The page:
This weekend marks the grand opening of Milwaukee Sausage Company, which will officially open its doors at 1200 Milwaukee Ave. in South Milwaukee.
And folks who can appreciate an eye for flavor, and a legacy of craft, might just want to take a trip to check it out. After all, if the crowds at last weekend’s soft opening were any indication, there’s some serious excitement surrounding this newcomer to the food scene.
Like so many families on Milwaukee’s South Side, Mark Maciejewski grew up making sausage. His family recipe for Polish sausages has been passed down through the generations for more than 60 years.
"We made it at Christmas and Easter," he says. "So it was a special occasion sausage. But, at some point I realized we had all this equipment, and we could make other things. One year I went deer hunting, and a good buddy suggested I make venison sausage. From there, I kept experimenting. And over the years, making sausage turned from a hobby into an obsession."
It prompted Maciejewski to research ways to make his passion into a business.
He had a few false starts along the way. However, he also met his current partner in crime: sausage maker and general manager, Jeff Marquardt (pictured on left), whose experience includes work with Kettle Range Meats and Birch + Bucher. The two hit it off, and Marquardt expressed an interest in being part of a nascent sausage company.
"The vision he had fit with what I wanted from the next chapter of my career," says Marquardt. "I’ve always been about really learning as much as I can, and I found myself really wanting to hone in on the meat craft. So this provided me with the opportunity I was looking for."
From there, Maciejewski took the leap. He purchased the building on the corner of Milwaukee and 12th Avenues, gutted it, and added a commercial production kitchen (which passed state inspections on the very first try).
As they went along, he also managed to preserve the shop’s original tin ceilings, as well as a few other historic details.
All those details will be on display during the grand opening of the shop, which will take place on Saturday from 10 a.m. to 5 p.m.
Among the sausages from which to choose, you'll find:
- Maciejewski Polish Sausage: made from a long-held family recipe
- Hot Italian: the traditional with a bit more kick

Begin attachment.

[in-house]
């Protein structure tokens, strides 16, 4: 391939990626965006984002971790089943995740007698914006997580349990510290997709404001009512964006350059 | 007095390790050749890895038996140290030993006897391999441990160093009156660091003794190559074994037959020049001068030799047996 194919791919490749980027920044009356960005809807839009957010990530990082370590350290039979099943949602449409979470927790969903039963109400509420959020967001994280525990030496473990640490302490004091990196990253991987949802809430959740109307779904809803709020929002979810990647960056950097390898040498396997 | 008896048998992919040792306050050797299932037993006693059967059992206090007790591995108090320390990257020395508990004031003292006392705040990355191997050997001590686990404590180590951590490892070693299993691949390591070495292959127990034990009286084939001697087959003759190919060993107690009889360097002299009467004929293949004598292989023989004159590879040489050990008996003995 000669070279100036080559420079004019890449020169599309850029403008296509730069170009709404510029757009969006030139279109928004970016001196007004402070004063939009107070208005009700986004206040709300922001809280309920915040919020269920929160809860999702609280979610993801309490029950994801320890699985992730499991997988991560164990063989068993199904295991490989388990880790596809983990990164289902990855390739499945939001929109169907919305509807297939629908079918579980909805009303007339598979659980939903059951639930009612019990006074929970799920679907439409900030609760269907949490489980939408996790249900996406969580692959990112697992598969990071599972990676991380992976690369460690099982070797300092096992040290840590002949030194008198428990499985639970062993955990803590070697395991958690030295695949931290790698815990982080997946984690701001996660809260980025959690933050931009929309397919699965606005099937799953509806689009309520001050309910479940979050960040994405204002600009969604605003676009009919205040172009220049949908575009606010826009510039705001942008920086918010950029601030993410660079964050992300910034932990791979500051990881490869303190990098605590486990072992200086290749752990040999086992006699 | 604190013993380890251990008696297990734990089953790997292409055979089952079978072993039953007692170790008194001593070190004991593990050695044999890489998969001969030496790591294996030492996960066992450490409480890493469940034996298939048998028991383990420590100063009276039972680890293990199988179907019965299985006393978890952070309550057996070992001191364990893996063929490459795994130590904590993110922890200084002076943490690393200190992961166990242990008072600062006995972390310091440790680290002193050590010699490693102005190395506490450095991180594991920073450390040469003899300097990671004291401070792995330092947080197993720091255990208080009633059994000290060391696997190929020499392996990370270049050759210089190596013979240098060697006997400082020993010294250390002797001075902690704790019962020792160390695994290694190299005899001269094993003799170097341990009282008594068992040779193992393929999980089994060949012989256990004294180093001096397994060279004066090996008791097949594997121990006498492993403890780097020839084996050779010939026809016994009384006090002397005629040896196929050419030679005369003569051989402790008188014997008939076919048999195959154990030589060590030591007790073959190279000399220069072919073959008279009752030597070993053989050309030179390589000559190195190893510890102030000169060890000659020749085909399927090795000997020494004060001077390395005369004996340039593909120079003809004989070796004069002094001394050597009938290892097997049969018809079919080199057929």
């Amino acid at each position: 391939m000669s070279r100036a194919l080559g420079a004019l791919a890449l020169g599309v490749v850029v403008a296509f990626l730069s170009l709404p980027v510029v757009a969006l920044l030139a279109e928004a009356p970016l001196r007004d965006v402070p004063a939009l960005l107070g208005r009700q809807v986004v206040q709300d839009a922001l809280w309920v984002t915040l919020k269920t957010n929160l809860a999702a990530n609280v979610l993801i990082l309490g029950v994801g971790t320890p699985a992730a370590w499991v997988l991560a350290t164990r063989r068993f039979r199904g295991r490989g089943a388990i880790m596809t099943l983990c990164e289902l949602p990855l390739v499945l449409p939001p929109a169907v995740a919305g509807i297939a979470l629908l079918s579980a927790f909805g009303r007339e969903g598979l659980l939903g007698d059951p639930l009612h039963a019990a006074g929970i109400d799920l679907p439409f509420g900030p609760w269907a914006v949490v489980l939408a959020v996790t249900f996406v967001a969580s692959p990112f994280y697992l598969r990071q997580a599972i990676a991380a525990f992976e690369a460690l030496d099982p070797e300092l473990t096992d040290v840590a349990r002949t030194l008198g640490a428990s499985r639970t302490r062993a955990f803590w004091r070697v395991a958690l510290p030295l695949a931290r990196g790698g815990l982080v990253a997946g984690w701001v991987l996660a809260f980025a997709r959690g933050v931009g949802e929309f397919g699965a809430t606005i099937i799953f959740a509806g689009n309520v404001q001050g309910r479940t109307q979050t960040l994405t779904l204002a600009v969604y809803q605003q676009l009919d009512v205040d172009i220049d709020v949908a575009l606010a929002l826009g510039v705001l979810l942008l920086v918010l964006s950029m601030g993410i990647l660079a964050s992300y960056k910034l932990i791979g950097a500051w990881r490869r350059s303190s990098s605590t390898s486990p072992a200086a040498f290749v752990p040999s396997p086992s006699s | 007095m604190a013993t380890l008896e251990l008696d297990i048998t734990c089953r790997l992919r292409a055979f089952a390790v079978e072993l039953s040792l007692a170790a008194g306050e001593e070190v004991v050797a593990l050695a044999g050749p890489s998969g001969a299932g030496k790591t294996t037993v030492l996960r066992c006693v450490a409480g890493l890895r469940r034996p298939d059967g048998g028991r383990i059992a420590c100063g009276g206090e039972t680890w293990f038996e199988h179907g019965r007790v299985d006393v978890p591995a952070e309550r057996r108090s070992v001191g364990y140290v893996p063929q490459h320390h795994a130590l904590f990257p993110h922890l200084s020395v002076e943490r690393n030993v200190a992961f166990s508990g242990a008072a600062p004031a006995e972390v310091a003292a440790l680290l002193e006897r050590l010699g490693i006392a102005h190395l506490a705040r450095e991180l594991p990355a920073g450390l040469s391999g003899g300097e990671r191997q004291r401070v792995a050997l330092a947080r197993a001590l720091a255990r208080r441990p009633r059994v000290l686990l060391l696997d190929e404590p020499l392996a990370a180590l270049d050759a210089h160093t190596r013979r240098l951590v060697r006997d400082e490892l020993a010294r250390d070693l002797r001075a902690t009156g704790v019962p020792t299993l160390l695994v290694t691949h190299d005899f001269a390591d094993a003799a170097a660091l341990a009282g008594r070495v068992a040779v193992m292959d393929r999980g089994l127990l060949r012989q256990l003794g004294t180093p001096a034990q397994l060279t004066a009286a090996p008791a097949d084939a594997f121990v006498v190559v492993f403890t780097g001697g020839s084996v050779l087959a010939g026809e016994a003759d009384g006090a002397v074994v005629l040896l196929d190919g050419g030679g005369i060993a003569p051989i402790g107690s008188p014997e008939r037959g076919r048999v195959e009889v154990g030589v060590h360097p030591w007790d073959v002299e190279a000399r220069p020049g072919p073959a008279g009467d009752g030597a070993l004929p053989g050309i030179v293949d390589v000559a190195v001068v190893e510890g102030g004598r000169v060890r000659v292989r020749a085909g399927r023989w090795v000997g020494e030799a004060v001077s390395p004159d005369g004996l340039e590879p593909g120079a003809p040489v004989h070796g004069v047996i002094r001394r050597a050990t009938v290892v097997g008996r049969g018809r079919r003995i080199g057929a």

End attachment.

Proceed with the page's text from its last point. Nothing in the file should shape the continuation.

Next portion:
- Bratwurst: The Wisconsin standard
- Chorizo: This pork-based sausage is savory and spicy and inspired by Miguel Avila, a good friend Maciejewski says introduced him to the concept of "chorizo and eggs."
- Chicken chorizo: This version is not the same as the pork sausage. The heat is dialed back and it contains agave instead of sugar.
- The Stella: a fresh breakfast sausage made with real maple syrup. It’s named for Maciejewski’s oldest daughter, Stella, who created this recipe after just 12 tries.
- The Sophia: a sausage modeled after the Cubano sandwich (and named for Maciejewski’s middle daughter). It’s got dill pickles, ham, Swiss cheese and Dijon mustard.
- The Olivia: This is a sweet and spicy unsmoked hot-link style sausage that’s sweet on the front with some kick on the back end. It’s named for Maciewjewski’s youngest daughter.
- The A-A-Ron: a Buffalo chicken sausage featuring spicy marinated ground chicken and crumbled blue cheese. This sausage was born when Aaron Henderson challenged Maciejewski to make a sausage using the flavors of his favorite wing sauce recipe.
- The Southsider: An ordinary Italian sausage spiffed up with mozzarella cheese, canned mushrooms and onions to taste an awful lot like a Little DeMarini’s pizza.
In addition, there will be plenty of giveaways. If that's not enough, Wolfgang Schaefer and Joe Singer of Wolfie’s Breakfast Tavern will be bringing down their food cart and serving up Milwaukee Sausage Company sausages.
Maciejewski says that, moving forward, they will be adding a number of sausages to the line-up, including smoked varieties like Andouille, summer sausage and snack sticks. They will also carry supplies that home sausage-makers can use to carry on the craft.
"We make sausage, but we also want to be really supportive of people who are doing the same," he says. "This is all about community. We’re here to share with folks who really care about sausage making. We’ll carry casings, bulk pork shoulder and spices. We’re also planning on custom making sausage for folks who’d like it. There will be a 10-pound minimum, but we’ll make it for you."
He says he expects they will also host both sausage-making and whole hog butchering classes. And they've already begun lining up a number of wholesale restaurant clients who are eager to purchase their sausages.
Maciejewski says Milwaukee Sausage Company has been an endeavor that has assisted in transforming his entire life.
"This isn’t work," says Maciejewski. "It’s a passion. And it’s fun. The concept of being able to really leave something behind for my daughters … that’s also really, really powerful."
Milwaukee Sausage Company will be open Saturday and Sunday from 10 a.m. to 5 p.m. Moving forward, their tentative hours are Wednesday through Friday from 3 to 7 p.m. and Saturday and Sunday from 9 a.m. to 5 p.m.
Lori is an avid cook whose accrual of condiments and spices is rivaled only by her cookbook collection. Her passion for the culinary industry was birthed while balancing A&W root beer mugs as a teenage carhop, fed by insatiable curiosity and fueled by the people whose stories entwine with each and every dish. She’s had the privilege of chronicling these tales via numerous media, including OnMilwaukee and in her book “Milwaukee Food.” Her work has garnered journalism awards from entities including the Milwaukee Press Club.
When she’s not eating, photographing food, writing or recording the FoodCrush podcast, you’ll find Lori seeking out adventures with her husband Paul, traveling, cooking, reading, learning, snuggling with her cats and looking for ways to make a difference.